Twenty-five years ago industrial applications were just moving from hard-wired controllers to microprocessor-based systems, a change that eliminated much of the cost, many of the parts, a lot of the assembly effort, and many points of potential failure of electronic systems. Since then, cost, power savings, safety, convenience, features, and reliability have all driven the proliferation of products with embedded intelligence.
Since that time, while PCs have remained relatively expensive and complex to use, embedded products have had to be inexpensive and reliable. Now the pundits are saying that the next millennium will see the burgeoning of the post-PC era, and functions that once resided on PCs will move to less expensive, more appliance-like products (see “Mac Attack” Nov. 1999). This shift represents a discontinuity, says Jerry Fiddler, founder of Wind River Systems, and discontinuities offer new business opportunites. As we move beyond the PC, he expects new companies will gain ascendancy. Leaders such as Microsoft and Intel may not have such an easy time of it going forward because of the shift from the PC to heterogeneous platforms.
Another long-predicted change will be further consolidation in the embedded tools/RTOS business. As the year draws to a close, Wind River is acquiring Integrated Systems Inc. (ISI). If you recall, ISI had previously acquired Dr. Design, Epilogue, Take Five, SDS, and Diab Data. In addition, semiconductor companies are taking a new look at tools and their relationship with tool suppliers. Chip vendors would just as soon sell chips and let third-party vendors develop, sell, maintain, and support tools, but the world is not always that simple. As processors get more complex, the relationships between chip vendors and suppliers are changing. The acquisition of Metrowerks by Motorola is a prominent example. TI’s acquisition of Go DSP and Tartan also reflect this trend.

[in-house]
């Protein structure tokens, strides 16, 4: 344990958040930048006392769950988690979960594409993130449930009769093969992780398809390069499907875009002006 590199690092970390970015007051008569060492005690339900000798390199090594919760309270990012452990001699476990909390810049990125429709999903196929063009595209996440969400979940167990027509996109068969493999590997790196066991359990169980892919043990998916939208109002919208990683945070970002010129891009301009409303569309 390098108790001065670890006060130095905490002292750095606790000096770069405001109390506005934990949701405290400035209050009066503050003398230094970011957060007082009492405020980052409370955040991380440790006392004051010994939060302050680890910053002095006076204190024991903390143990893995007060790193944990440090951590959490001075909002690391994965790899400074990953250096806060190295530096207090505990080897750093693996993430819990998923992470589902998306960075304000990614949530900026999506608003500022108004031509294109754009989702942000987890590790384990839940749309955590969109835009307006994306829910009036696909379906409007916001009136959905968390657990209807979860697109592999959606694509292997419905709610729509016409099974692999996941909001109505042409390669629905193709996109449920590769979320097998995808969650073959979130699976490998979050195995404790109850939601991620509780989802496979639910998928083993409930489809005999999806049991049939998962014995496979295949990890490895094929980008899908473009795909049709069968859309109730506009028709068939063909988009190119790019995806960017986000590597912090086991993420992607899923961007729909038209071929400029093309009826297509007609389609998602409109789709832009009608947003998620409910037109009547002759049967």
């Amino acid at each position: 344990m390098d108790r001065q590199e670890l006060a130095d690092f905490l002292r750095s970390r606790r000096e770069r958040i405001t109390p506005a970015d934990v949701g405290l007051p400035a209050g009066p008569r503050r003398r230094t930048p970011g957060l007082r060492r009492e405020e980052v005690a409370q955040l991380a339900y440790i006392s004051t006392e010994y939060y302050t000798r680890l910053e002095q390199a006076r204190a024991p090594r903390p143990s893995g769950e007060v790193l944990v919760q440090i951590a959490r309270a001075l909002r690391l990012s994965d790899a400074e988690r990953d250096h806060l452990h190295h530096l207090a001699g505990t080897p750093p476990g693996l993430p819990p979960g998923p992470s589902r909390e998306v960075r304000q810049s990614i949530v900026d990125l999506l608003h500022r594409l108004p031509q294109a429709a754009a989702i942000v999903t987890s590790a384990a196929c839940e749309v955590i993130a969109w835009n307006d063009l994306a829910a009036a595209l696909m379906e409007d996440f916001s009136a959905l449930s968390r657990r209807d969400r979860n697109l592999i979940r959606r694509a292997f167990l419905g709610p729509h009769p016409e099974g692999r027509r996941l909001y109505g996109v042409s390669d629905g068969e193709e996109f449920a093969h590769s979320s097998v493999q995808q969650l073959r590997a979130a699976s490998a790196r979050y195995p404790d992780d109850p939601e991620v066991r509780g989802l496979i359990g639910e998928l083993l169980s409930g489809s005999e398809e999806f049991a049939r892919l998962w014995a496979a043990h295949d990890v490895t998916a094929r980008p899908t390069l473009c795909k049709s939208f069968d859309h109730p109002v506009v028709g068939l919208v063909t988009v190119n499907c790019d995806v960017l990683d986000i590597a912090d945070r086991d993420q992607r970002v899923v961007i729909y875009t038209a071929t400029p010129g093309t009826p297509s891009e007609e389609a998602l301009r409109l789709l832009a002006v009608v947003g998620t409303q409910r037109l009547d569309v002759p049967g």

While Fiddler expects to benefit from the discontinuity, it is also creating a wedge for other solutions. For example, the open source movement may affect how companies do business. In fact, that’s one of the interesting issues to watch going into the new century.
What will it all mean for you, back in your labs and back in front of your monitors after your New Year’s celebrations? You won’t see yourselves in a whole new world. Day-to-day changes are rarely momentous. But the last 25 years have taught us that change is business as usual. If there were no change, you might as well be designing toothpaste tubes. Those companies that anticipate change and accommodate it are more likely to thrive. That’s what makes the industry exciting.